Is a DUI a Felony?

Judge in his courtroomIn most cases, a first-time DUI or DWI is charged as a misdemeanor offense. However, if a person was hurt as a result of drunk driving, some states might increase the charge to a felony. If there was an accident and a victim dies, the person drinking and driving could be charged with reckless homicide.

A number of states will raise a DUI charge to a felony if the driver has had previous DUIs in the past. Misdemeanors and felonies are different, but most people don’t know exactly how. Whether a charge winds up as a misdemeanor or a felony will depend on what type of conviction it is, and the length of punishment given for the crime. Misdemeanors could possibly carry the chance of incarceration in the county jail for one year or less, while a felony charge usually results in a term in state prison for more than one year.

As with any type of criminal charge, a person arrested for a DUI is still considered innocent until proven guilty. Some states require a minimum jail sentence of several days for all first-time DUI offenses. Other states will revoke a driver’s license on a person’s first DUI arrest. In addition to possible jail time and having a driver’s license suspended, a person may have to attend alcohol awareness classes and could be subject to fines and court costs.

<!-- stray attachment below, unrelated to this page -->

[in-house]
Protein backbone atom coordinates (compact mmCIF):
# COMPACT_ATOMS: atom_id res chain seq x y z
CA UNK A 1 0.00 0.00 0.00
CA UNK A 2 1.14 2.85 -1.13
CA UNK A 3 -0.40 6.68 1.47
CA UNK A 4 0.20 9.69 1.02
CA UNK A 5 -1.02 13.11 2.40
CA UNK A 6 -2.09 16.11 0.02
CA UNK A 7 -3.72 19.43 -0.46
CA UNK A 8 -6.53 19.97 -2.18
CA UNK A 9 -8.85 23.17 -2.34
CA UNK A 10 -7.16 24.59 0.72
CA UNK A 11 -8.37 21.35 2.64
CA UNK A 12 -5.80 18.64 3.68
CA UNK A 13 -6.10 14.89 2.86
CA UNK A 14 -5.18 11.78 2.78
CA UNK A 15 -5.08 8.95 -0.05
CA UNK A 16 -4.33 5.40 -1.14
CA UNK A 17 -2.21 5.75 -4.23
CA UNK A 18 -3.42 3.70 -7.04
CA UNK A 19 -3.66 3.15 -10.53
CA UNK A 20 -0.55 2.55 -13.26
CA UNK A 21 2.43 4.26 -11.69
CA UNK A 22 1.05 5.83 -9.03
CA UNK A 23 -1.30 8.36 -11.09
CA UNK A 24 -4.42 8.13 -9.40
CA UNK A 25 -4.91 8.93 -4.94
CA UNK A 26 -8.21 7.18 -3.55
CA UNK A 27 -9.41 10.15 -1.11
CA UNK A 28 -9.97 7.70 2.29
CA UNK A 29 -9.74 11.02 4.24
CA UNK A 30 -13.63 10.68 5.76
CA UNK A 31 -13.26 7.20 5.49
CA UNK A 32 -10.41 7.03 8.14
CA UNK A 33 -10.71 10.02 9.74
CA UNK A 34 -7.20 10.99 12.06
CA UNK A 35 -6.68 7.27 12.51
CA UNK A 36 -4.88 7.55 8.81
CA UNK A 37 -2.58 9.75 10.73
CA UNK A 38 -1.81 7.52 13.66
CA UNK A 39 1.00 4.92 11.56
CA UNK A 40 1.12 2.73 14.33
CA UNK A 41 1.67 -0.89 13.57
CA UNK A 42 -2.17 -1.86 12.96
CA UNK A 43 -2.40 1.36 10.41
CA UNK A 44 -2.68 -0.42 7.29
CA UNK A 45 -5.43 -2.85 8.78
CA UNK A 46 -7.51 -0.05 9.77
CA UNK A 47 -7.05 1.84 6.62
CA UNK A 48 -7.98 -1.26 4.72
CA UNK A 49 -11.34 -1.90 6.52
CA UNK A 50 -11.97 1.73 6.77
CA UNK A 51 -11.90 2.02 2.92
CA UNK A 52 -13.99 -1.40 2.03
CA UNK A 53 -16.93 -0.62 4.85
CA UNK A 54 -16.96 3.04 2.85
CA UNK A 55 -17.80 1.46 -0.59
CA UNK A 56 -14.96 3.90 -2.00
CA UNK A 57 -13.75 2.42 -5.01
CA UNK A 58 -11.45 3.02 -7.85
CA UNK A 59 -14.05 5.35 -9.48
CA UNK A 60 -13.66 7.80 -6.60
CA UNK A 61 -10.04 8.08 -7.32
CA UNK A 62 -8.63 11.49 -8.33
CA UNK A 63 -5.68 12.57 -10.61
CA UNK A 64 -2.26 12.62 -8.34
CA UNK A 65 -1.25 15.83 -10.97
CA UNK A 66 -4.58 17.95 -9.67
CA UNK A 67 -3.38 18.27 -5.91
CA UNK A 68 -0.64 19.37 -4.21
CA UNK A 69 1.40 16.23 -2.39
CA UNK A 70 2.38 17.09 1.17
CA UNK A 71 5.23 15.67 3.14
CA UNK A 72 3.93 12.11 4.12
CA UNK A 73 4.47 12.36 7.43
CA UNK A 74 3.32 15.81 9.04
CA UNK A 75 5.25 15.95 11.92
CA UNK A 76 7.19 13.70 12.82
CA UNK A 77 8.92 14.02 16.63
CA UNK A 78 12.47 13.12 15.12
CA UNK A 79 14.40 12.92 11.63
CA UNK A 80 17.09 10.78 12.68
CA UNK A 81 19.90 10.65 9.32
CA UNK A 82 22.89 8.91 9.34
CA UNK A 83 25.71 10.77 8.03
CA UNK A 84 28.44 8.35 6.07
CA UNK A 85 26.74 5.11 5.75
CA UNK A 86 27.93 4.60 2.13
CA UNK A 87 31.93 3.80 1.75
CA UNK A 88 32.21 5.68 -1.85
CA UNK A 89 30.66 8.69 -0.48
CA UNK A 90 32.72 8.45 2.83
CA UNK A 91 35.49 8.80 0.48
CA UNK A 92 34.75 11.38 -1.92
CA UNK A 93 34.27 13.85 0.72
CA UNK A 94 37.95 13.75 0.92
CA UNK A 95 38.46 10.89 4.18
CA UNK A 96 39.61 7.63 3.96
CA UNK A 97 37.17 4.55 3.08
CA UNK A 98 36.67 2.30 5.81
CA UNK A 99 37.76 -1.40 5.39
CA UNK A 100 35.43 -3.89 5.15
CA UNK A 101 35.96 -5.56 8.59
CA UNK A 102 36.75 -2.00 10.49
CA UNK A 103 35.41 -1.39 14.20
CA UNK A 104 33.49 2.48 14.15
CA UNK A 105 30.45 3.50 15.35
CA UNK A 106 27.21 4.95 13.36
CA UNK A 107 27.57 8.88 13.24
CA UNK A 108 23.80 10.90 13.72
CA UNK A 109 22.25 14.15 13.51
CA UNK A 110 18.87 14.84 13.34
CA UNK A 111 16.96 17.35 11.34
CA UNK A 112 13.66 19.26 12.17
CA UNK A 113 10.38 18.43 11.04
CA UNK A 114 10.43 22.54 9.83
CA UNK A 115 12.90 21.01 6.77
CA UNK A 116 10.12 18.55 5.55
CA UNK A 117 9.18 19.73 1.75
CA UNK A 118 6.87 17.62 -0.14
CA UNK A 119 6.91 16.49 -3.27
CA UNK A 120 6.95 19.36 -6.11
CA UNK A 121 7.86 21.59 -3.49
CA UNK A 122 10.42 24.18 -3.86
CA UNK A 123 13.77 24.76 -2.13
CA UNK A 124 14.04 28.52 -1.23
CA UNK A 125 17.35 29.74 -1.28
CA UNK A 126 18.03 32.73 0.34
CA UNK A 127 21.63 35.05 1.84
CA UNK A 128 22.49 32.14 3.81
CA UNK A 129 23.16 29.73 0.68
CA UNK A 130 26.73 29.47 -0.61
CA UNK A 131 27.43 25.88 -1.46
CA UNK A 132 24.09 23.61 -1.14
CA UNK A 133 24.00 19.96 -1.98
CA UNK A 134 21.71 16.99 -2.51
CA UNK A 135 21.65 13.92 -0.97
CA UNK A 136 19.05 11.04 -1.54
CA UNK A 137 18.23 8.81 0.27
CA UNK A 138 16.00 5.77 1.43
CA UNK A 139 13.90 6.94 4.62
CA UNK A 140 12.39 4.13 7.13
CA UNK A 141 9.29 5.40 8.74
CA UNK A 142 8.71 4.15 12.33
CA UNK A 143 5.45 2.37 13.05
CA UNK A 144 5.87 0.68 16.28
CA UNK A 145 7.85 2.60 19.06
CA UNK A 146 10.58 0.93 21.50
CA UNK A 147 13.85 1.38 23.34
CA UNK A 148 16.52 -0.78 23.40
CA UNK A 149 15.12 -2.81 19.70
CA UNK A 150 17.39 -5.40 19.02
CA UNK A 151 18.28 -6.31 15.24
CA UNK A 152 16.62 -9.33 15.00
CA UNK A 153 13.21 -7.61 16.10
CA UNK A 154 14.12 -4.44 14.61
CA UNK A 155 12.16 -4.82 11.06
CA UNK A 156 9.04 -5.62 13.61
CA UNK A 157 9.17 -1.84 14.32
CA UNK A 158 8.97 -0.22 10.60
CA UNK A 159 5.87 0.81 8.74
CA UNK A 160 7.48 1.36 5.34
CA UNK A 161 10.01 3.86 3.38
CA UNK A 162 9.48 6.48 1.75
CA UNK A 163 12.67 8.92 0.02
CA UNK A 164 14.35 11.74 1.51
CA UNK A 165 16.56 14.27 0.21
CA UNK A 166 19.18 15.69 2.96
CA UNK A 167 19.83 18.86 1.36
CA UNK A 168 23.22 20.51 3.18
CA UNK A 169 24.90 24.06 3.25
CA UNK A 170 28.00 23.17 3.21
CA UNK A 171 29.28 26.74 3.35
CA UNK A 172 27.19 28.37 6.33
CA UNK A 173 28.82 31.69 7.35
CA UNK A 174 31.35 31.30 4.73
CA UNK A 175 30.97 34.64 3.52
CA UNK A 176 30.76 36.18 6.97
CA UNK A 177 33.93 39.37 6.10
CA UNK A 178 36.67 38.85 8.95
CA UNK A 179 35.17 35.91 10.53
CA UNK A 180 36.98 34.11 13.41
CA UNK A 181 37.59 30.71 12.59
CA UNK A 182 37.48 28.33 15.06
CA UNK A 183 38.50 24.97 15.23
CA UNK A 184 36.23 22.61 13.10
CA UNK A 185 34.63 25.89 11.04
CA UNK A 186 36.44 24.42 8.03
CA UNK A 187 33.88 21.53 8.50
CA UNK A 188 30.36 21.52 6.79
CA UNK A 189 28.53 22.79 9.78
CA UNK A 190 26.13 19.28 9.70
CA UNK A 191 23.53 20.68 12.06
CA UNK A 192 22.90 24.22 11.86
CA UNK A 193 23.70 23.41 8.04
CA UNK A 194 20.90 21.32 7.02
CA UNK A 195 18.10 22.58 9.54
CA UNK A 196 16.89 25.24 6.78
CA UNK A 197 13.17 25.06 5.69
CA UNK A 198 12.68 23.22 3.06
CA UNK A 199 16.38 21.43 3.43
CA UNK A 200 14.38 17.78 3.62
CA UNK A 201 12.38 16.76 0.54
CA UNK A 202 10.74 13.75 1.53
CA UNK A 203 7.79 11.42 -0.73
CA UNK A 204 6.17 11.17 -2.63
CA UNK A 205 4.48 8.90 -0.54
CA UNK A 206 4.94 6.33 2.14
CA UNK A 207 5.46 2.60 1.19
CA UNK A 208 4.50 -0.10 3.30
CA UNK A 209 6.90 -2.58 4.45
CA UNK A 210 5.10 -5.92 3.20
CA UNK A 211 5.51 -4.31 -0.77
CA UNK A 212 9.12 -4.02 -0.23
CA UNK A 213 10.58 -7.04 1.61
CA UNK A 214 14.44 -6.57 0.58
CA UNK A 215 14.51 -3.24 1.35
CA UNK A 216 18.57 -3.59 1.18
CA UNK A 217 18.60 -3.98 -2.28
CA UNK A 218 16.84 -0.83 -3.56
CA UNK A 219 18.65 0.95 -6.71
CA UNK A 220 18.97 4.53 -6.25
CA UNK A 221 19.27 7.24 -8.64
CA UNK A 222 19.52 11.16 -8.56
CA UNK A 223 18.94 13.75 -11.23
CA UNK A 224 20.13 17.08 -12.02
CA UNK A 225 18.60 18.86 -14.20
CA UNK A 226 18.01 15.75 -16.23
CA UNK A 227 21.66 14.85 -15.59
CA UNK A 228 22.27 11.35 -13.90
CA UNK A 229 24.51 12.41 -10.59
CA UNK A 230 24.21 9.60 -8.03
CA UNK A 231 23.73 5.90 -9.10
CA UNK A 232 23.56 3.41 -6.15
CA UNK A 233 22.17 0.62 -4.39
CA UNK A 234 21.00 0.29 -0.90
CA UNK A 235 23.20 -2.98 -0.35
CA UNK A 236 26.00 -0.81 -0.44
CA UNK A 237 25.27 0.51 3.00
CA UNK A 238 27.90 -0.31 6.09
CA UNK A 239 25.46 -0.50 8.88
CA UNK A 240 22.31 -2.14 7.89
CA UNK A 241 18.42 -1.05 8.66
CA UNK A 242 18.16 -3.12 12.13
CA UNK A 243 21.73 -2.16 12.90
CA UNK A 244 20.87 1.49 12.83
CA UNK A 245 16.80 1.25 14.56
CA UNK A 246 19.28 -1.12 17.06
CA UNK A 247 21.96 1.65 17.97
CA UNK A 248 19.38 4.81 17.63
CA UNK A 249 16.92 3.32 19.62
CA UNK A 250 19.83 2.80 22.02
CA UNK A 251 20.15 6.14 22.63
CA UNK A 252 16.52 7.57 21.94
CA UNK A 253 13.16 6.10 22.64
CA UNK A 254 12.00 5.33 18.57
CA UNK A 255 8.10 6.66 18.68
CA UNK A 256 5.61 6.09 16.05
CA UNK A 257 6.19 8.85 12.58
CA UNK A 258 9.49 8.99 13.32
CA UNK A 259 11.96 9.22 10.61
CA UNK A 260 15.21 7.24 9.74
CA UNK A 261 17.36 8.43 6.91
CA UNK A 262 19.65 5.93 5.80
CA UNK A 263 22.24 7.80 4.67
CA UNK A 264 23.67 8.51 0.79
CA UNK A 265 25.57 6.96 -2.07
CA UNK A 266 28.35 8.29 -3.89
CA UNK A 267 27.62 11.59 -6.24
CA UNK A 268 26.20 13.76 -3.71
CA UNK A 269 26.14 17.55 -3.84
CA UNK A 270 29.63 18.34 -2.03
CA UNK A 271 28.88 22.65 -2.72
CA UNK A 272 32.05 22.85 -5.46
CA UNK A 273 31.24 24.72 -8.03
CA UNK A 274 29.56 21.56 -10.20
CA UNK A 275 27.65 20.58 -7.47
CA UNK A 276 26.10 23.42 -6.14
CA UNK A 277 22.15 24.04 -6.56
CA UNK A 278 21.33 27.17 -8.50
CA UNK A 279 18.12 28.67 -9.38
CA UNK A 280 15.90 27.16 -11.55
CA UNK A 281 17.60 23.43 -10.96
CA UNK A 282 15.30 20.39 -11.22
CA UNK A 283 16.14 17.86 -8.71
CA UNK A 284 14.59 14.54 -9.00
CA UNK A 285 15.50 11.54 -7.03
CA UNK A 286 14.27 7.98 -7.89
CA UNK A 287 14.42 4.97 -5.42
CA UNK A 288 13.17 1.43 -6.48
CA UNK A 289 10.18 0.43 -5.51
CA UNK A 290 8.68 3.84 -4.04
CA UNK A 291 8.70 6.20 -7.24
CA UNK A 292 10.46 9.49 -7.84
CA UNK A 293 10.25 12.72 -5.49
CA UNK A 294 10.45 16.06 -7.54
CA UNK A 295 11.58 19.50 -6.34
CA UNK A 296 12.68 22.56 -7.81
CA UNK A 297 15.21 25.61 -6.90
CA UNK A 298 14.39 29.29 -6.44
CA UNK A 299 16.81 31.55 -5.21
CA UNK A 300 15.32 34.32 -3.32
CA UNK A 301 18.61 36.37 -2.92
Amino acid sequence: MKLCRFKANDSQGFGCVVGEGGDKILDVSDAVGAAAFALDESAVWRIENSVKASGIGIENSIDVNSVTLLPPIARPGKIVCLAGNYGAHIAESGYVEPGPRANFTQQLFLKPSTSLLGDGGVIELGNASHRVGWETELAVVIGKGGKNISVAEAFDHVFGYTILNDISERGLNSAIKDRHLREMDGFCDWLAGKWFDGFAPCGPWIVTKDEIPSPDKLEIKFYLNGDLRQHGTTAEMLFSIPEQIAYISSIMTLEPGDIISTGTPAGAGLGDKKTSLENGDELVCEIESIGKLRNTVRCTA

A minor (under the age of 21) who has been arrested for DUI will not get any special considerations when it comes to punishment for the offense. In fact, being under the legal drinking age could serve to make things much worse. In some states, younger drivers have a lower blood alcohol range and the offender is likely to receive a one year license suspension.

In each state, the Department of Motor Vehicles (DMV) maintains a record of all licensed drivers. If a person is a licensed driver in any state, their DMV record will contain a complete driving history. Such things that may be found on a driving record include; hit and run, DUI, reckless driving, DWI, moving violations, accidents, suspensions and revocations. The length of time a violation will appear on someone’s driving record will depend on the laws of the state and the specific type of violation. Most violations remain on a person’s driving record for up to three years, but a DUI/DWI can remain for up to a decade.